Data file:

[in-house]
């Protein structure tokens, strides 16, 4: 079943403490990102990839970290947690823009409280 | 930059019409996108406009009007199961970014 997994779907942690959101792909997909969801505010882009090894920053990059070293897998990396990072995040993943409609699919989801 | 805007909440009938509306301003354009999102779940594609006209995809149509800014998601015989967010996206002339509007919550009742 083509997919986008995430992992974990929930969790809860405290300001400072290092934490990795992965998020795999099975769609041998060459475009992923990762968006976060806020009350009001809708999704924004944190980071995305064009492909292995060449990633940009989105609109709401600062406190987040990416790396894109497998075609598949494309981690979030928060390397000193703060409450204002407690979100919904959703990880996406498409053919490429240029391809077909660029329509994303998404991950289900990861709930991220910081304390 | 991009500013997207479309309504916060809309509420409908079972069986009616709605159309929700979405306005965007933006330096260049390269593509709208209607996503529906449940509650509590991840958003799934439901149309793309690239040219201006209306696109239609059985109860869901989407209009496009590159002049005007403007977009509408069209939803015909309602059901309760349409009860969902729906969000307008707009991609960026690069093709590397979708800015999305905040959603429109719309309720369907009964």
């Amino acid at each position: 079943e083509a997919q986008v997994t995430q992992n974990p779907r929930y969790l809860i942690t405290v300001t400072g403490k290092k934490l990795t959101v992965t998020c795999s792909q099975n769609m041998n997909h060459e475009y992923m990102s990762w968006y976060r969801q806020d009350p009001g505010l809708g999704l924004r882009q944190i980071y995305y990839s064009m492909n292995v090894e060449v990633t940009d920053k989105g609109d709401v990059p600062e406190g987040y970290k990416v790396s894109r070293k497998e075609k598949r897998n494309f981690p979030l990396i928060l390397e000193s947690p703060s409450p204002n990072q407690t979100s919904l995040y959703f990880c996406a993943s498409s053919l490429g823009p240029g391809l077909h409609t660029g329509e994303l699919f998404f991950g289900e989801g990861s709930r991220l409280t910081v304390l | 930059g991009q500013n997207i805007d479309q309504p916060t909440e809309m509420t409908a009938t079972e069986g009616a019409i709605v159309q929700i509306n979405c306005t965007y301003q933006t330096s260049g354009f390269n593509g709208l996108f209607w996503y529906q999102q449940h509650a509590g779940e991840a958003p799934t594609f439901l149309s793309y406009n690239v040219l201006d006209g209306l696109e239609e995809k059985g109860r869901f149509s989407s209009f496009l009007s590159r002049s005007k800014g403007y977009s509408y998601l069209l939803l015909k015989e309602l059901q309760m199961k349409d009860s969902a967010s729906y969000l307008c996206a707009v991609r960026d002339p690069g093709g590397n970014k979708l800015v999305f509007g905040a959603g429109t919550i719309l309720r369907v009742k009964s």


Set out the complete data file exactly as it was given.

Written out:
[in-house]
């Protein structure tokens, strides 16, 4: 079943403490990102990839970290947690823009409280 | 930059019409996108406009009007199961970014 997994779907942690959101792909997909969801505010882009090894920053990059070293897998990396990072995040993943409609699919989801 | 805007909440009938509306301003354009999102779940594609006209995809149509800014998601015989967010996206002339509007919550009742 083509997919986008995430992992974990929930969790809860405290300001400072290092934490990795992965998020795999099975769609041998060459475009992923990762968006976060806020009350009001809708999704924004944190980071995305064009492909292995060449990633940009989105609109709401600062406190987040990416790396894109497998075609598949494309981690979030928060390397000193703060409450204002407690979100919904959703990880996406498409053919490429240029391809077909660029329509994303998404991950289900990861709930991220910081304390 | 991009500013997207479309309504916060809309509420409908079972069986009616709605159309929700979405306005965007933006330096260049390269593509709208209607996503529906449940509650509590991840958003799934439901149309793309690239040219201006209306696109239609059985109860869901989407209009496009590159002049005007403007977009509408069209939803015909309602059901309760349409009860969902729906969000307008707009991609960026690069093709590397979708800015999305905040959603429109719309309720369907009964």
């Amino acid at each position: 079943e083509a997919q986008v997994t995430q992992n974990p779907r929930y969790l809860i942690t405290v300001t400072g403490k290092k934490l990795t959101v992965t998020c795999s792909q099975n769609m041998n997909h060459e475009y992923m990102s990762w968006y976060r969801q806020d009350p009001g505010l809708g999704l924004r882009q944190i980071y995305y990839s064009m492909n292995v090894e060449v990633t940009d920053k989105g609109d709401v990059p600062e406190g987040y970290k990416v790396s894109r070293k497998e075609k598949r897998n494309f981690p979030l990396i928060l390397e000193s947690p703060s409450p204002n990072q407690t979100s919904l995040y959703f990880c996406a993943s498409s053919l490429g823009p240029g391809l077909h409609t660029g329509e994303l699919f998404f991950g289900e989801g990861s709930r991220l409280t910081v304390l | 930059g991009q500013n997207i805007d479309q309504p916060t909440e809309m509420t409908a009938t079972e069986g009616a019409i709605v159309q929700i509306n979405c306005t965007y301003q933006t330096s260049g354009f390269n593509g709208l996108f209607w996503y529906q999102q449940h509650a509590g779940e991840a958003p799934t594609f439901l149309s793309y406009n690239v040219l201006d006209g209306l696109e239609e995809k059985g109860r869901f149509s989407s209009f496009l009007s590159r002049s005007k800014g403007y977009s509408y998601l069209l939803l015909k015989e309602l059901q309760m199961k349409d009860s969902a967010s729906y969000l307008c996206a707009v991609r960026d002339p690069g093709g590397n970014k979708l800015v999305f509007g905040a959603g429109t919550i719309l309720r369907v009742k009964s």